2. Let others know that you’re a registered donor! Tweet and post about why you support organ/tissue donation. Not a social media fan? No problem! Tell ten co-workers, friends, or family members about why you support organ/tissue donation and why they should register at
  3. Become a Donate Life Illinois volunteer. Learn more about the Donate Life Illinois Volunteer Program at!
  4. Advocate for organ/tissue donation in the community and in your workplace. Encourage your employer to participate in the Donate Life Illinois Workplace Partners Campaign. Or, if you’re still in school, organize a Campus Campaign that will encourage your fellow students to register as organ/tissue donors!

Thanks for all of your love! Let us know how you “showed your love for donation” by posting on the Donate Life Illinois Facebook Page or tweet at us @DonateLifeIL!

Dan’s Second Chance at Life

June 6, 2011

Dan D. is a recent liver recipient from the Chicago Metropolitan Area.  On March 1st of 2011, Dan was given an amazing gift of life from a selfless donor.  Now, Dan is committed to dedicating his time and talents to building organ and tissue donation awareness and registering donors.

Dan and his wife Nancy

I was one of the lucky ones.

In 2001, I lost consciousness on a commercial flight from Denver to Chicago. My first thought was that I had a severe case of the flu. Upon landing in Chicago, I was taken to the hospital and immediately admitted. After two days of testing, doctors found that I was anemic from bleeding stomach ulcers caused by aspirin, which I had used regularly since turning 50.

They also found something else that was both urgent and potentially life-threatening. Tests revealed that I was experiencing elevated liver profiles caused by cirrhosis of the liver. I was fortunate because they found the issue early while I still had a high-functioning liver. However, my team of doctors and I were determined to limit any further damage.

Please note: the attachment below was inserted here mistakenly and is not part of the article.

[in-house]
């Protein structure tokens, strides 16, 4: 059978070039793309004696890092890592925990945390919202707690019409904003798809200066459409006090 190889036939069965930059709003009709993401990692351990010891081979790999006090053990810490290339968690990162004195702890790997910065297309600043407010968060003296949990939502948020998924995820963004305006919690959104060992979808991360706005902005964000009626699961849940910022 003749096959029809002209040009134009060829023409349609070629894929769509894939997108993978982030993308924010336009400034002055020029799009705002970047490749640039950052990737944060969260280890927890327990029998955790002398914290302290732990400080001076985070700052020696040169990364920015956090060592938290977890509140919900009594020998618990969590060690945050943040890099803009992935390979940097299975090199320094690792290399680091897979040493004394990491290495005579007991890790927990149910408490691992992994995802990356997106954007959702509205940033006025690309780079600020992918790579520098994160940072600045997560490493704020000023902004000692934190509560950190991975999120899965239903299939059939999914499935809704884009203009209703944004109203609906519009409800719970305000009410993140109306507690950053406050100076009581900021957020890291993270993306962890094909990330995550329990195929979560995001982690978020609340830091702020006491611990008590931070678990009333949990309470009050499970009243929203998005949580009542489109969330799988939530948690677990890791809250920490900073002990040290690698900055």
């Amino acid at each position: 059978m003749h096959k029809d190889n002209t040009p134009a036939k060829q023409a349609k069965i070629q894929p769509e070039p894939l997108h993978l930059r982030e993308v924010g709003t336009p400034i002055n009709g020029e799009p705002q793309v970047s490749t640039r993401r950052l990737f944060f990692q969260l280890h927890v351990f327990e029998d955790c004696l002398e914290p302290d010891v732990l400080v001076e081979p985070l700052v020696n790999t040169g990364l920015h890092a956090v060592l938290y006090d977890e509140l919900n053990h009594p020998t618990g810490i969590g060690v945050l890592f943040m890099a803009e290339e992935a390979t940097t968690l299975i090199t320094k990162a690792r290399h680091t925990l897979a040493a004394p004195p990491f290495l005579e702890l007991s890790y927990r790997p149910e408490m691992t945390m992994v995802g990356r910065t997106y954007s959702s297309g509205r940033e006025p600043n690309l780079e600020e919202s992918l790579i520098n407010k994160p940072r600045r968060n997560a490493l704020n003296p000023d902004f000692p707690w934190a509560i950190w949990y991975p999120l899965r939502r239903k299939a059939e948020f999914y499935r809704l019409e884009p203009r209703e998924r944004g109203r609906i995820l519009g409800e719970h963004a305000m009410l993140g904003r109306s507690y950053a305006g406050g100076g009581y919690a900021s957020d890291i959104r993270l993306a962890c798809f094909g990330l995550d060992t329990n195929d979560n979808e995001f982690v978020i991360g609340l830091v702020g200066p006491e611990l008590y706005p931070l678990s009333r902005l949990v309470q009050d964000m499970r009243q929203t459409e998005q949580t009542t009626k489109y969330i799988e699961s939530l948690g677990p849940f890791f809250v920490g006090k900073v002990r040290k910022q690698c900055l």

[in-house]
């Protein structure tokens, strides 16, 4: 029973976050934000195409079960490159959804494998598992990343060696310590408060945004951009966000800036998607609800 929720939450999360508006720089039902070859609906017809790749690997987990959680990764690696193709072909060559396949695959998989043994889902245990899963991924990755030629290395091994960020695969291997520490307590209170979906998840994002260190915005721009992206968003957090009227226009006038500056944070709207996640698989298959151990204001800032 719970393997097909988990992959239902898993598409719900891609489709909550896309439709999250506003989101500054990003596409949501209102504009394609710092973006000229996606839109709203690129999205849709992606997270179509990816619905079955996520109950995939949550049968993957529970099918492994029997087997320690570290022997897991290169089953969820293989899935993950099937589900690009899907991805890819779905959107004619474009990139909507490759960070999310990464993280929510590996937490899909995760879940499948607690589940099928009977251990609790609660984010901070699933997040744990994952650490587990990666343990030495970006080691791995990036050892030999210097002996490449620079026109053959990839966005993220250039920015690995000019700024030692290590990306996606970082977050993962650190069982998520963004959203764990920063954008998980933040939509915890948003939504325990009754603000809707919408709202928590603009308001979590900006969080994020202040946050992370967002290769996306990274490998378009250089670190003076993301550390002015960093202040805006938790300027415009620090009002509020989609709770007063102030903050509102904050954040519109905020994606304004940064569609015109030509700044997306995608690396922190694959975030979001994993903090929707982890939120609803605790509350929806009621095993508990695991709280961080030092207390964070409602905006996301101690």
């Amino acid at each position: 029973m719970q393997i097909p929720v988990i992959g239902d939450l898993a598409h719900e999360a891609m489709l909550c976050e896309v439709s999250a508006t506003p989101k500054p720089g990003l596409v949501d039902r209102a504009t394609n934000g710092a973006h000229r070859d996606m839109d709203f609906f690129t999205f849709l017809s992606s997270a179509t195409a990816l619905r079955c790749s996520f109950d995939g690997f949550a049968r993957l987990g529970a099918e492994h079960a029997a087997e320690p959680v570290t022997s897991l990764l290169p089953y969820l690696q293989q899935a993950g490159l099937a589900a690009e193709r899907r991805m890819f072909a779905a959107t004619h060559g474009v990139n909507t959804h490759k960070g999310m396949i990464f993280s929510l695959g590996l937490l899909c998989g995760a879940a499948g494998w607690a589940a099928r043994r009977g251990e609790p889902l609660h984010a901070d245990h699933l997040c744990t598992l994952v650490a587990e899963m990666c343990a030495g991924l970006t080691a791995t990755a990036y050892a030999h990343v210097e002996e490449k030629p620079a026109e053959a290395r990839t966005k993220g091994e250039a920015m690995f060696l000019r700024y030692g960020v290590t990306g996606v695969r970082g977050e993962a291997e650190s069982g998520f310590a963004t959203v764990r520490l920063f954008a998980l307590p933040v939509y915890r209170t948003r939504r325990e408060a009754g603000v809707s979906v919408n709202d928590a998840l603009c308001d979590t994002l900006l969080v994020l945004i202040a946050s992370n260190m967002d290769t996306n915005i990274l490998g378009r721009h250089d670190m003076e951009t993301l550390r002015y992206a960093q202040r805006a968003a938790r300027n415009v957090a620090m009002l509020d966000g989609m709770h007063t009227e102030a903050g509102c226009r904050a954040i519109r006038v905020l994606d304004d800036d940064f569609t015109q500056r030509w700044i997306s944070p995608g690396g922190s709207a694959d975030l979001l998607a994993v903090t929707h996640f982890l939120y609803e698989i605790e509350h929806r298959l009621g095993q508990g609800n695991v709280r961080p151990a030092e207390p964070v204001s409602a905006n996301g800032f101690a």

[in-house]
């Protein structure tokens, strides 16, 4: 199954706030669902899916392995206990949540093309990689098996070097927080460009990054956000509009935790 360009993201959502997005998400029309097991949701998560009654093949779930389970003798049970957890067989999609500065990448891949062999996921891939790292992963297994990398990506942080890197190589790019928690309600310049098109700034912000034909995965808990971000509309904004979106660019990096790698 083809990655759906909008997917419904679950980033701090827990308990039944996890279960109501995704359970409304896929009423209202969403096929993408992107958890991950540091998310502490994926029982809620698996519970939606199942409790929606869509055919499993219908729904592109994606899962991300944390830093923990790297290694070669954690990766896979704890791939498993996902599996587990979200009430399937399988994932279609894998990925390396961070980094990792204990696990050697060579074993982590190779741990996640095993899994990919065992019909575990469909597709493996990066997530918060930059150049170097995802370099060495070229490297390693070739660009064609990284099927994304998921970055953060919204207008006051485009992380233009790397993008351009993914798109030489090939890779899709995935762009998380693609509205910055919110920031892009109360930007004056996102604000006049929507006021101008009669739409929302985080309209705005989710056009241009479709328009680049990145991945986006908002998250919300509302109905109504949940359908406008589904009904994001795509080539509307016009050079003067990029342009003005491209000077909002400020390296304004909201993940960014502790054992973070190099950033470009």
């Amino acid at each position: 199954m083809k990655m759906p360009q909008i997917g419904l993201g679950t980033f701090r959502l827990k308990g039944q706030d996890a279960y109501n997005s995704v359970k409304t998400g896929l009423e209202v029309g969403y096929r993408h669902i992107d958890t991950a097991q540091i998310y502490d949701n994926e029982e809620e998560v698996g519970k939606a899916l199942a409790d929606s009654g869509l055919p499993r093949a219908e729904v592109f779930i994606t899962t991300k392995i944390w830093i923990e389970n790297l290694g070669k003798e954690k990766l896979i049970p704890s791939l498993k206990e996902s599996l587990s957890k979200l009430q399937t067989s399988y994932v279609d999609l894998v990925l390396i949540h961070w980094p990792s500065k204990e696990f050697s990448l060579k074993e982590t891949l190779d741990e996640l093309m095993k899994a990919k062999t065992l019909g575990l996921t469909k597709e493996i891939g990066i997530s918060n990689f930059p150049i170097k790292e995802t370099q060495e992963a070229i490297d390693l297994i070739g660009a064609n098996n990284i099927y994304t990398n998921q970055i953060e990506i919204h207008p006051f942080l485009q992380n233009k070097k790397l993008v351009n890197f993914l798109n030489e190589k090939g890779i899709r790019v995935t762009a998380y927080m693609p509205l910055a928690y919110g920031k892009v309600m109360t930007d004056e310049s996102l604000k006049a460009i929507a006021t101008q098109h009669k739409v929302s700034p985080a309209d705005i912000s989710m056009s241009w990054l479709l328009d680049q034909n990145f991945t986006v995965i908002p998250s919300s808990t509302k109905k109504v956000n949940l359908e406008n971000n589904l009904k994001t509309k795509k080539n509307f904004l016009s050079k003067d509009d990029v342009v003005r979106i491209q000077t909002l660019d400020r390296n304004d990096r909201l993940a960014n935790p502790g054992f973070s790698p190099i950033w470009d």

We decided that the best course of action was to schedule me for an abdominal scan every six months to check for liver cancer. In 2008, the liver team found a small, potentially cancerous lesion on my liver. After three biopsies done over several months, I was informed on September 9, 2009, that I had liver cancer and would need a liver transplant to stay alive. Within days, I was on the national transplant waiting list.

Dan enjoying his second chance at life.

My situation forced my family and me to learn about life on the transplant waiting list. My wife Nancy, my two grown daughters and I researched my disease and treatment. We also reached out to friends who had received transplants and those like me who were waiting. After months of diligent research, I felt I was one of the most informed patients on the waiting list and that everything would be all right.

The next 18 months were a combination of waiting and preparing. I was called to the hospital three times and prepared for surgery. Each time I was told the liver was not a good match. On February 28 of this year, I received a call I will never forget. There was another potential match. Luckily, this call was not a false alarm—I received a new liver and a new lease on life.

Dan at work shortly after his transplant.

My recovery went quickly, and I was back at work after 30 days and back into my normal, active routine after only 90 days. I was blessed with the support of a wonderful family and a talented transplant team that was fully dedicated to saving my life. But none of this would have happened, and I would still be waiting if my donor hadn’t decided to register his or her decision to give life through organ donation. Someone unselfishly decided that he or she wanted to save someone’s life by registering as an organ and tissue donor. This was truly a gift of life that I will treasure forever. My family is eternally grateful to the family—and the donor—that decided to give me a second chance at life.

Now that I’ve had a chance to reflect, I’m amazed at how little my family and I thought about organ and tissue donation before I learned that I would need a new liver. I now realize how important it is to give the gift of life through donation. After reading my story, I hope you do, too. Please take a few moments to learn more about donation and to register your decision to be an organ and tissue donor at

Dan D.

To learn more about organ and tissue donation and to register your decision to donate life, go to  For more information on Dan and his transplant, visit Dan’s Liver Blog.

Andy T. – A Life Renewed